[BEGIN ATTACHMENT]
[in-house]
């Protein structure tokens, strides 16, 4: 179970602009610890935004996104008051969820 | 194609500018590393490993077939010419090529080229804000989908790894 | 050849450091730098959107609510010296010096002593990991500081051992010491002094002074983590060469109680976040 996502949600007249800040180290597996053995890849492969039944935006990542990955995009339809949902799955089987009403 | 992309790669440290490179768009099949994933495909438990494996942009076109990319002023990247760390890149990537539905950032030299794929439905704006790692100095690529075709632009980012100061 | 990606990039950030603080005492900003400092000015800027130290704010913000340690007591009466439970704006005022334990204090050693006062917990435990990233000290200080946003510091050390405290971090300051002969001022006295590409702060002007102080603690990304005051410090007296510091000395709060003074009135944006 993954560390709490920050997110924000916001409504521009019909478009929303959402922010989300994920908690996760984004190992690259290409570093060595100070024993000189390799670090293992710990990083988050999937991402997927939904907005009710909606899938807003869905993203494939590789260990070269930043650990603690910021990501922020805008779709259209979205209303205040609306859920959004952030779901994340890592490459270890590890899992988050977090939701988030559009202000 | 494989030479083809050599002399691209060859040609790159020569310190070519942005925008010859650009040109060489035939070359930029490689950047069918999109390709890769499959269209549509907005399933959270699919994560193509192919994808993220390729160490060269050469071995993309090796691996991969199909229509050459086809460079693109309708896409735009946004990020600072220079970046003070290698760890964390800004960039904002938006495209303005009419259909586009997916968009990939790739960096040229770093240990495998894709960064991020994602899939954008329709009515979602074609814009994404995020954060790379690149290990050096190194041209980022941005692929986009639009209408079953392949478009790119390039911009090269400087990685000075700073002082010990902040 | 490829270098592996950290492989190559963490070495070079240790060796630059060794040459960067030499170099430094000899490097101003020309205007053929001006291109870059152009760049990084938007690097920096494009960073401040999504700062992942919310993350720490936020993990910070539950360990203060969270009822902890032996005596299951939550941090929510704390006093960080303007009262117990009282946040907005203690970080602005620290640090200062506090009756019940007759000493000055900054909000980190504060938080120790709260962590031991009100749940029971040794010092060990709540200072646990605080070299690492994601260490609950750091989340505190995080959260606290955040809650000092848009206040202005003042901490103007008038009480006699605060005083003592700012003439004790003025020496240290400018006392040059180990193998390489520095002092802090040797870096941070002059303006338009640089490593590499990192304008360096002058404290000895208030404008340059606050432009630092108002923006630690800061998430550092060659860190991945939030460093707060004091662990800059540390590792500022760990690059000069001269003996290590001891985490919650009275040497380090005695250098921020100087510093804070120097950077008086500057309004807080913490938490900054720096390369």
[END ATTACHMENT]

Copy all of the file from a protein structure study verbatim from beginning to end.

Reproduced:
[in-house]
């Protein structure tokens, strides 16, 4: 179970602009610890935004996104008051969820 | 194609500018590393490993077939010419090529080229804000989908790894 | 050849450091730098959107609510010296010096002593990991500081051992010491002094002074983590060469109680976040 996502949600007249800040180290597996053995890849492969039944935006990542990955995009339809949902799955089987009403 | 992309790669440290490179768009099949994933495909438990494996942009076109990319002023990247760390890149990537539905950032030299794929439905704006790692100095690529075709632009980012100061 | 990606990039950030603080005492900003400092000015800027130290704010913000340690007591009466439970704006005022334990204090050693006062917990435990990233000290200080946003510091050390405290971090300051002969001022006295590409702060002007102080603690990304005051410090007296510091000395709060003074009135944006 993954560390709490920050997110924000916001409504521009019909478009929303959402922010989300994920908690996760984004190992690259290409570093060595100070024993000189390799670090293992710990990083988050999937991402997927939904907005009710909606899938807003869905993203494939590789260990070269930043650990603690910021990501922020805008779709259209979205209303205040609306859920959004952030779901994340890592490459270890590890899992988050977090939701988030559009202000 | 494989030479083809050599002399691209060859040609790159020569310190070519942005925008010859650009040109060489035939070359930029490689950047069918999109390709890769499959269209549509907005399933959270699919994560193509192919994808993220390729160490060269050469071995993309090796691996991969199909229509050459086809460079693109309708896409735009946004990020600072220079970046003070290698760890964390800004960039904002938006495209303005009419259909586009997916968009990939790739960096040229770093240990495998894709960064991020994602899939954008329709009515979602074609814009994404995020954060790379690149290990050096190194041209980022941005692929986009639009209408079953392949478009790119390039911009090269400087990685000075700073002082010990902040 | 490829270098592996950290492989190559963490070495070079240790060796630059060794040459960067030499170099430094000899490097101003020309205007053929001006291109870059152009760049990084938007690097920096494009960073401040999504700062992942919310993350720490936020993990910070539950360990203060969270009822902890032996005596299951939550941090929510704390006093960080303007009262117990009282946040907005203690970080602005620290640090200062506090009756019940007759000493000055900054909000980190504060938080120790709260962590031991009100749940029971040794010092060990709540200072646990605080070299690492994601260490609950750091989340505190995080959260606290955040809650000092848009206040202005003042901490103007008038009480006699605060005083003592700012003439004790003025020496240290400018006392040059180990193998390489520095002092802090040797870096941070002059303006338009640089490593590499990192304008360096002058404290000895208030404008340059606050432009630092108002923006630690800061998430550092060659860190991945939030460093707060004091662990800059540390590792500022760990690059000069001269003996290590001891985490919650009275040497380090005695250098921020100087510093804070120097950077008086500057309004807080913490938490900054720096390369």